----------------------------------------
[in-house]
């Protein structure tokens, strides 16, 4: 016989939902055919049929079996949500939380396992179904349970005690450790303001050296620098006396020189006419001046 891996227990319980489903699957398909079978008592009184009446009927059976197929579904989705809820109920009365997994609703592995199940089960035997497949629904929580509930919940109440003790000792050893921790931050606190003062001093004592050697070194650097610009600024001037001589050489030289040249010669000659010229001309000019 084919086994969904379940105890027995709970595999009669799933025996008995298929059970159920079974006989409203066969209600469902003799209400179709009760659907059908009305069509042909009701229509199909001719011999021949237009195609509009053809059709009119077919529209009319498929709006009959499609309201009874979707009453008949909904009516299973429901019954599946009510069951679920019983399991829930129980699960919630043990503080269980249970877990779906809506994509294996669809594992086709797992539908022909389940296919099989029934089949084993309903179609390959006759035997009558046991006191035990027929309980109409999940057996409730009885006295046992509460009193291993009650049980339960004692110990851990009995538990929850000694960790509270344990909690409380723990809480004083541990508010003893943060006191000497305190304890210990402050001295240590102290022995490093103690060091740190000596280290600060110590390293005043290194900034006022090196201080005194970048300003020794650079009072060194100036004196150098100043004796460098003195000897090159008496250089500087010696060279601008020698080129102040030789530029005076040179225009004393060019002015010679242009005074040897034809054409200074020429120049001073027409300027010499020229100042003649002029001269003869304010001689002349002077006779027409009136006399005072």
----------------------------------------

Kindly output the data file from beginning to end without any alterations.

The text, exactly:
[in-house]
């Protein structure tokens, strides 16, 4: 016989939902055919049929079996949500939380396992179904349970005690450790303001050296620098006396020189006419001046 891996227990319980489903699957398909079978008592009184009446009927059976197929579904989705809820109920009365997994609703592995199940089960035997497949629904929580509930919940109440003790000792050893921790931050606190003062001093004592050697070194650097610009600024001037001589050489030289040249010669000659010229001309000019 084919086994969904379940105890027995709970595999009669799933025996008995298929059970159920079974006989409203066969209600469902003799209400179709009760659907059908009305069509042909009701229509199909001719011999021949237009195609509009053809059709009119077919529209009319498929709006009959499609309201009874979707009453008949909904009516299973429901019954599946009510069951679920019983399991829930129980699960919630043990503080269980249970877990779906809506994509294996669809594992086709797992539908022909389940296919099989029934089949084993309903179609390959006759035997009558046991006191035990027929309980109409999940057996409730009885006295046992509460009193291993009650049980339960004692110990851990009995538990929850000694960790509270344990909690409380723990809480004083541990508010003893943060006191000497305190304890210990402050001295240590102290022995490093103690060091740190000596280290600060110590390293005043290194900034006022090196201080005194970048300003020794650079009072060194100036004196150098100043004796460098003195000897090159008496250089500087010696060279601008020698080129102040030789530029005076040179225009004393060019002015010679242009005074040897034809054409200074020429120049001073027409300027010499020229100042003649002029001269003869304010001689002349002077006779027409009136006399005072």